Plan to Grow Queensland

Plan to Grow is a project to bring regional people, businesses, and organisations together to diversify our economies, create jobs and plan for the future.

We want community-driven regional plans for Queensland that will:

  • Nurture and grow new industries and new jobs
  • Advance our traditional sustainable industries
  • Provide new opportunities and skills for young people
  • Strengthen our communities and reduce the cost of living
  • Protect key assets which are the foundation of our regional economies

However, at present regional plans are inadequate or out-dated and as a result, we are not seizing emerging opportunities or protecting the key assets we need for the future.

In particular, resource activities are encroaching on our best farmland, areas close to towns and important ecological areas.

Existing laws designed to protect these core areas have failed and as a result, farmland is being destroyed, people’s health is being put at risk and natural areas lost.

  • Latest from the blog

    How does regional planning work in Queensland?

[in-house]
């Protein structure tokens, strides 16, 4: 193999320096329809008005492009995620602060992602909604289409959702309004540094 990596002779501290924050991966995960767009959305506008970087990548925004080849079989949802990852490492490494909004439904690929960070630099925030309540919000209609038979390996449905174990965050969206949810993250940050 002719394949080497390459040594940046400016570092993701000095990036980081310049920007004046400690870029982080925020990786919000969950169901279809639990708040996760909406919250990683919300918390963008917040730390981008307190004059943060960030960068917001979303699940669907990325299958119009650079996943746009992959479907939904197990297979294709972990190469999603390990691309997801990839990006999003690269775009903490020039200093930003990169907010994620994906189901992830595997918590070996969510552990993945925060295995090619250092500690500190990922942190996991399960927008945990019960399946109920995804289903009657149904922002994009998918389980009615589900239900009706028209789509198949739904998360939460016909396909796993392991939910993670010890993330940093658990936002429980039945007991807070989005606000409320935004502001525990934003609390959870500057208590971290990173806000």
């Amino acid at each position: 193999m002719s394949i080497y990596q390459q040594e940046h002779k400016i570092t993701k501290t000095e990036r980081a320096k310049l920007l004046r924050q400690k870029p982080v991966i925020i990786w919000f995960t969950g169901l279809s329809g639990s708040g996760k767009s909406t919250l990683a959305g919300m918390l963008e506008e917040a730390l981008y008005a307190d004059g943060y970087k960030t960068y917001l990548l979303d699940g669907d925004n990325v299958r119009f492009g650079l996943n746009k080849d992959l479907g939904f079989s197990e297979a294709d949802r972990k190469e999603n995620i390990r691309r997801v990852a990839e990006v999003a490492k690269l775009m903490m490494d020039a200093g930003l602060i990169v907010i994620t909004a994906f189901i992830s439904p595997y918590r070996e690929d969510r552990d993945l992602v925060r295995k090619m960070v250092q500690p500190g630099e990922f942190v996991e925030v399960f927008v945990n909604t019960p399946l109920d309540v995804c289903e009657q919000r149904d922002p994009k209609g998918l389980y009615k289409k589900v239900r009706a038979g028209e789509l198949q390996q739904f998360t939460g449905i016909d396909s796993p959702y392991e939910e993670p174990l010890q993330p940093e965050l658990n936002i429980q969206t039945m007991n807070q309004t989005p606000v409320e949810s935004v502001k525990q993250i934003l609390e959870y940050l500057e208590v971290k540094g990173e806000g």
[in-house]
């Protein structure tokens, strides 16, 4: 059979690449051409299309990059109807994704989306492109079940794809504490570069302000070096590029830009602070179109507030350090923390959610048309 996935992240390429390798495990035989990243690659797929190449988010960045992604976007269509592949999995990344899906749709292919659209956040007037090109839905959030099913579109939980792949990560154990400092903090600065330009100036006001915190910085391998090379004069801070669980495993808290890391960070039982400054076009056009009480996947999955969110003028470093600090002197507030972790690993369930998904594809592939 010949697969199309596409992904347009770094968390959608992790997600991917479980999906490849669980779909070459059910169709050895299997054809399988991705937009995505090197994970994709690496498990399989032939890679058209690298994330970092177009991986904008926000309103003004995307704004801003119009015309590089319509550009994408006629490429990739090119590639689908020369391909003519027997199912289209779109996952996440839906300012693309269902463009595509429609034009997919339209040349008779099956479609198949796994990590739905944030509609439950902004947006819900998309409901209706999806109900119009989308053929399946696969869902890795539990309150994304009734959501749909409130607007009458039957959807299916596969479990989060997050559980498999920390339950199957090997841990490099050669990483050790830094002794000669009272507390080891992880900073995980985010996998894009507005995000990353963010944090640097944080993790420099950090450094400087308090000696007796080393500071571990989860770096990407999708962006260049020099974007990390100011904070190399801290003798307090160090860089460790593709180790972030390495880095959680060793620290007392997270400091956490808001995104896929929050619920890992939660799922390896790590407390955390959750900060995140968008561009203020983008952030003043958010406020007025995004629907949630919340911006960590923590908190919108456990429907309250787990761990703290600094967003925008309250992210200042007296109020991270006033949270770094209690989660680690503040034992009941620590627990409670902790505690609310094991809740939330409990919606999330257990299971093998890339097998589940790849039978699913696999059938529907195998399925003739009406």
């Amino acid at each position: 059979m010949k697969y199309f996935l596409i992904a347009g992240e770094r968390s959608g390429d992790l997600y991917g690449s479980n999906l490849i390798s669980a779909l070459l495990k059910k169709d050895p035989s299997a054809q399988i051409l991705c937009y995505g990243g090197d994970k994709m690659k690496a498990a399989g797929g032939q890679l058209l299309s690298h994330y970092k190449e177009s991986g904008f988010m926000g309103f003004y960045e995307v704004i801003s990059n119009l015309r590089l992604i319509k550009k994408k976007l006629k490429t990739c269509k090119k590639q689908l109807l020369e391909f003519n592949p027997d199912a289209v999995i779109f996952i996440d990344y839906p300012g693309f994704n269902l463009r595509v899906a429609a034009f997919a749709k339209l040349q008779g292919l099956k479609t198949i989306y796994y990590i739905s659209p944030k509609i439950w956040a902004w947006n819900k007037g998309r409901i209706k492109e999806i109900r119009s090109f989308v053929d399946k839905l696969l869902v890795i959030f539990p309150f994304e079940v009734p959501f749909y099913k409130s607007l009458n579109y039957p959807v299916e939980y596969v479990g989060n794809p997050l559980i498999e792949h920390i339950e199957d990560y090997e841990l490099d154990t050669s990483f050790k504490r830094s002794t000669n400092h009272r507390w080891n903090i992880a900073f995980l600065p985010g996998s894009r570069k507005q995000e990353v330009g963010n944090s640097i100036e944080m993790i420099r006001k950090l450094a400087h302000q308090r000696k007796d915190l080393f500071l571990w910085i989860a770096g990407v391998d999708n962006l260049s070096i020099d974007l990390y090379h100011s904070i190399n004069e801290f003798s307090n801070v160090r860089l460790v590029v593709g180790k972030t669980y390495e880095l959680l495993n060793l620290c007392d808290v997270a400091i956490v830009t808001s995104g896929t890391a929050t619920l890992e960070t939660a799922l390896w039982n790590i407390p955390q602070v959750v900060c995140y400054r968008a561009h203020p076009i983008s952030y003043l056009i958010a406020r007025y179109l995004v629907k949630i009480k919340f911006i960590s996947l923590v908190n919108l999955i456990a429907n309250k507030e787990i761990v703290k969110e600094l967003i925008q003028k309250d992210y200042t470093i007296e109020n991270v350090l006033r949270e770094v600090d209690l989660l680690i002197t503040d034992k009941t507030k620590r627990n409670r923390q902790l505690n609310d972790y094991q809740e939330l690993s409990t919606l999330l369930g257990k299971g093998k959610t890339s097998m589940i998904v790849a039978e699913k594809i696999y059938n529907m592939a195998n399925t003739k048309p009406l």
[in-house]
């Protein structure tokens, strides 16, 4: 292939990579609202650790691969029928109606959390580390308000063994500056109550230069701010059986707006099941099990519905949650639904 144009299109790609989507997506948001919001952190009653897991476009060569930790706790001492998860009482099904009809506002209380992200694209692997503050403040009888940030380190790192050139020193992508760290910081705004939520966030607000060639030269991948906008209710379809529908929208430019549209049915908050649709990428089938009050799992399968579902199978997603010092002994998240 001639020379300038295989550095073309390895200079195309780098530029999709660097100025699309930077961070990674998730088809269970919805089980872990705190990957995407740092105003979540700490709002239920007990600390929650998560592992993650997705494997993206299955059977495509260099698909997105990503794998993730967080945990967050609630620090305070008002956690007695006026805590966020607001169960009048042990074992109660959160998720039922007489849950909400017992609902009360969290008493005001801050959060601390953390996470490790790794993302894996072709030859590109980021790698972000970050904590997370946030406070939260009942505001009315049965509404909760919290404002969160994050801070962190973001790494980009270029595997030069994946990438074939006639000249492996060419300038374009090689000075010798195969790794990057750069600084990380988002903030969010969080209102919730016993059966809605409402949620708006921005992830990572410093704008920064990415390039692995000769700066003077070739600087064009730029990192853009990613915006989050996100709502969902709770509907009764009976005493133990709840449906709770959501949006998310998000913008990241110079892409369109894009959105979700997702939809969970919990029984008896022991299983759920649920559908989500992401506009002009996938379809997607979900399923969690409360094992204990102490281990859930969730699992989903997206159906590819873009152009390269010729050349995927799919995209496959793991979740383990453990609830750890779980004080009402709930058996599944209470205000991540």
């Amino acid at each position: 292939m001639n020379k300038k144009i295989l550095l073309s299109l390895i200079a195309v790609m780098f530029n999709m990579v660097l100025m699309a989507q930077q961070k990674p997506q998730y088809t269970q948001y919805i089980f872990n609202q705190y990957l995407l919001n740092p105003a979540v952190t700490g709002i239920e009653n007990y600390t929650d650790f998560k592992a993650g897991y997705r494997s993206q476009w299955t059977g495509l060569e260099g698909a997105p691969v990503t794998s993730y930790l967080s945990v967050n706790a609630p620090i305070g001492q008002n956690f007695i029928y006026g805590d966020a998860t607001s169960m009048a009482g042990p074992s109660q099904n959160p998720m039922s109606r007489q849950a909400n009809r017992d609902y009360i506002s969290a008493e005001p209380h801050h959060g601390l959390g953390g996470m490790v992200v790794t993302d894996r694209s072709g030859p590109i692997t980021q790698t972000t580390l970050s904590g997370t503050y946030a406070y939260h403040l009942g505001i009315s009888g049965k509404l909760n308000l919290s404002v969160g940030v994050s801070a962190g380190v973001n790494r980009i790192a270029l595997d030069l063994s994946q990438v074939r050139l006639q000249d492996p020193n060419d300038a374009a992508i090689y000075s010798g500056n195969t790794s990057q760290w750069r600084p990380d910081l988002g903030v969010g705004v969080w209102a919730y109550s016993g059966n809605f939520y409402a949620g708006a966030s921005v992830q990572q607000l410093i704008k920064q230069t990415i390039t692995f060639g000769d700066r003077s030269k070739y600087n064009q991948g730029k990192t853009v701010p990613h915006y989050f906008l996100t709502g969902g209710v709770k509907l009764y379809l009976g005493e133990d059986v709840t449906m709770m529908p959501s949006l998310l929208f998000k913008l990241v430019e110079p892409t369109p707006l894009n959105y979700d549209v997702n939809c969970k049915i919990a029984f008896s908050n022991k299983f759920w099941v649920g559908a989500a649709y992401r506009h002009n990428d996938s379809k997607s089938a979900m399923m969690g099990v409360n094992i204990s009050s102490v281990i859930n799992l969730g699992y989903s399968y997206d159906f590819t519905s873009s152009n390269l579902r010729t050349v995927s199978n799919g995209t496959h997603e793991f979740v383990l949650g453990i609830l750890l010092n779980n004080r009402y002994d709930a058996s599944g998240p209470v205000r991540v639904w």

There are two pieces of legislation which predominantly address regional planning in Queensland:
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    WHAT ARE WE ASKING FOR?

    We are asking for genuine, community-driven planning processes that significantly improve on the current regional planning system, including: 
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  • Latest from the blog

    Mapping of Regional Interest Areas

    In 2014, when introducing the Regional Planning Interests Act (RPIA), the LNP Government said that it would ‘address the power imbalance between farmers and resource proponents’ and prioritise ‘agricultural activity on what is a finite and critical resource for Queensland’[1]. However, new analysis shows that mining continues to pose an enormous threat to areas identified as Regional Planning Interest zones under the RPIA. Since the Act came into force in 2014, a total of 42 resource projects have been approved under the Act, 3 under the former LNP Government and 39 under the current Labor Government.
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    Review of the Regional Planning Interests Act 2014

      Not a single mining or gas project slated for Queensland’s best agricultural land has been refused since planning legislation was changed five years ago, according to new analysis.  
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